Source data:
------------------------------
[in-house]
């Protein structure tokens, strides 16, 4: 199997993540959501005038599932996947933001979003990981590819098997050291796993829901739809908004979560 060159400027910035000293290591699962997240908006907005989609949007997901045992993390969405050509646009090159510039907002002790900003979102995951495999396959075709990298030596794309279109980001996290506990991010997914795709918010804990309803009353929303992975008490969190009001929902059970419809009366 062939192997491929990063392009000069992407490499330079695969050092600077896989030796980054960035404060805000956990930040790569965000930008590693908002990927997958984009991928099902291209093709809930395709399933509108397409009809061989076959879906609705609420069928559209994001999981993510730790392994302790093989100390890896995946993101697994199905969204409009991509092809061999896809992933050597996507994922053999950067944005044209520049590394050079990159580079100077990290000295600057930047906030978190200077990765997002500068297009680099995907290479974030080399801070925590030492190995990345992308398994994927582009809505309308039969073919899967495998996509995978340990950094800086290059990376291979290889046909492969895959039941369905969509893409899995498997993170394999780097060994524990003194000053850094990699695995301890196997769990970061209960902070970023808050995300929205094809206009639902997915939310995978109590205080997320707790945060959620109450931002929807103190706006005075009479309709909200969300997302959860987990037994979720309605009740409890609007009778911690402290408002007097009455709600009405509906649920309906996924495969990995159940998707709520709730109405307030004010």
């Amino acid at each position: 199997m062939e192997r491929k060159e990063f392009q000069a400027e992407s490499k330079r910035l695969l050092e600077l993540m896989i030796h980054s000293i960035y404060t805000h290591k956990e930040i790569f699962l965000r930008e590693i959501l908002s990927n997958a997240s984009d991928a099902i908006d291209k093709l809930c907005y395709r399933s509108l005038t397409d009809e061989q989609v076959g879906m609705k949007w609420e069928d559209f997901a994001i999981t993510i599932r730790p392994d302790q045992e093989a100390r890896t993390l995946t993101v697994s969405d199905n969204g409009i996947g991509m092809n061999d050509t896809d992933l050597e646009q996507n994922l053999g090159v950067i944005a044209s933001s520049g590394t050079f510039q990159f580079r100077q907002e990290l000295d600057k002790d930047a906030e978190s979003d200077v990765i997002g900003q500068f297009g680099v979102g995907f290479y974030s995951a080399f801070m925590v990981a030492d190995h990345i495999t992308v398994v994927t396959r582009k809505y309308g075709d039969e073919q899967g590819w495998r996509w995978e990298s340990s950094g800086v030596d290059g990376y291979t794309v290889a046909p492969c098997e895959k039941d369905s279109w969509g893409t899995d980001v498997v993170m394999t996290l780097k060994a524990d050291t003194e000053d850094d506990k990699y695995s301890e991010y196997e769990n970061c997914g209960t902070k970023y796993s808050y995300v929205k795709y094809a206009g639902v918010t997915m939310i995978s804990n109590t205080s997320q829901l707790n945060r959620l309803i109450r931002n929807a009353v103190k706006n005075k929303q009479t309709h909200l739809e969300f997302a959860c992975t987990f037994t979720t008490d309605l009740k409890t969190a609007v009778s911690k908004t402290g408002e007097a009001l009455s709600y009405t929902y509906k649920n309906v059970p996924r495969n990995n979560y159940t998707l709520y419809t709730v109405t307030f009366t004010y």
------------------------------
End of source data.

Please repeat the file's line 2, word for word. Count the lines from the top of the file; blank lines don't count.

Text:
């Protein structure tokens, strides 16, 4: 199997993540959501005038599932996947933001979003990981590819098997050291796993829901739809908004979560 060159400027910035000293290591699962997240908006907005989609949007997901045992993390969405050509646009090159510039907002002790900003979102995951495999396959075709990298030596794309279109980001996290506990991010997914795709918010804990309803009353929303992975008490969190009001929902059970419809009366 062939192997491929990063392009000069992407490499330079695969050092600077896989030796980054960035404060805000956990930040790569965000930008590693908002990927997958984009991928099902291209093709809930395709399933509108397409009809061989076959879906609705609420069928559209994001999981993510730790392994302790093989100390890896995946993101697994199905969204409009991509092809061999896809992933050597996507994922053999950067944005044209520049590394050079990159580079100077990290000295600057930047906030978190200077990765997002500068297009680099995907290479974030080399801070925590030492190995990345992308398994994927582009809505309308039969073919899967495998996509995978340990950094800086290059990376291979290889046909492969895959039941369905969509893409899995498997993170394999780097060994524990003194000053850094990699695995301890196997769990970061209960902070970023808050995300929205094809206009639902997915939310995978109590205080997320707790945060959620109450931002929807103190706006005075009479309709909200969300997302959860987990037994979720309605009740409890609007009778911690402290408002007097009455709600009405509906649920309906996924495969990995159940998707709520709730109405307030004010």